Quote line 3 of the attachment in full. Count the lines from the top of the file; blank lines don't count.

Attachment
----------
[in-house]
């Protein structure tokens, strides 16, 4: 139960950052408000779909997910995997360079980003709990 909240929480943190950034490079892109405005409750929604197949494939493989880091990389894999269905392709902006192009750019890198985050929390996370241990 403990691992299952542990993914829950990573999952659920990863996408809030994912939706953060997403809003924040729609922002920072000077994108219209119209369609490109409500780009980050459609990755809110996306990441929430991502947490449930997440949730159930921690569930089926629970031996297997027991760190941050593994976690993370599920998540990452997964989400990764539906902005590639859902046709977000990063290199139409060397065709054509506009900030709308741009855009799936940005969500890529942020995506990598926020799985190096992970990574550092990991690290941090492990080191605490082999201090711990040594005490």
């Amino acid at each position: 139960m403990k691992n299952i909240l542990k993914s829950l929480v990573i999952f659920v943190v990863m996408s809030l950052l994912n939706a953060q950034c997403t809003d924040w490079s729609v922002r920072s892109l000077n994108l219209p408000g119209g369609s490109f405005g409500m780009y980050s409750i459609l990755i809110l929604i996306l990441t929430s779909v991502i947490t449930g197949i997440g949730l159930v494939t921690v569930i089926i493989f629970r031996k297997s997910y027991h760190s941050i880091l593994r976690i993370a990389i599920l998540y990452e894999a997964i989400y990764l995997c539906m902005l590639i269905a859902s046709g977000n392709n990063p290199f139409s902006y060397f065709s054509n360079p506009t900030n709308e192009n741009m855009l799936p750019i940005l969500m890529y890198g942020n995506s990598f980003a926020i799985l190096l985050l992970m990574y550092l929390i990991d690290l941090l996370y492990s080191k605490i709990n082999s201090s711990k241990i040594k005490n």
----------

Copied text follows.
């Amino acid at each position: 139960m403990k691992n299952i909240l542990k993914s829950l929480v990573i999952f659920v943190v990863m996408s809030l950052l994912n939706a953060q950034c997403t809003d924040w490079s729609v922002r920072s892109l000077n994108l219209p408000g119209g369609s490109f405005g409500m780009y980050s409750i459609l990755i809110l929604i996306l990441t929430s779909v991502i947490t449930g197949i997440g949730l159930v494939t921690v569930i089926i493989f629970r031996k297997s997910y027991h760190s941050i880091l593994r976690i993370a990389i599920l998540y990452e894999a997964i989400y990764l995997c539906m902005l590639i269905a859902s046709g977000n392709n990063p290199f139409s902006y060397f065709s054509n360079p506009t900030n709308e192009n741009m855009l799936p750019i940005l969500m890529y890198g942020n995506s990598f980003a926020i799985l190096l985050l992970m990574y550092l929390i990991d690290l941090l996370y492990s080191k605490i709990n082999s201090s711990k241990i040594k005490n």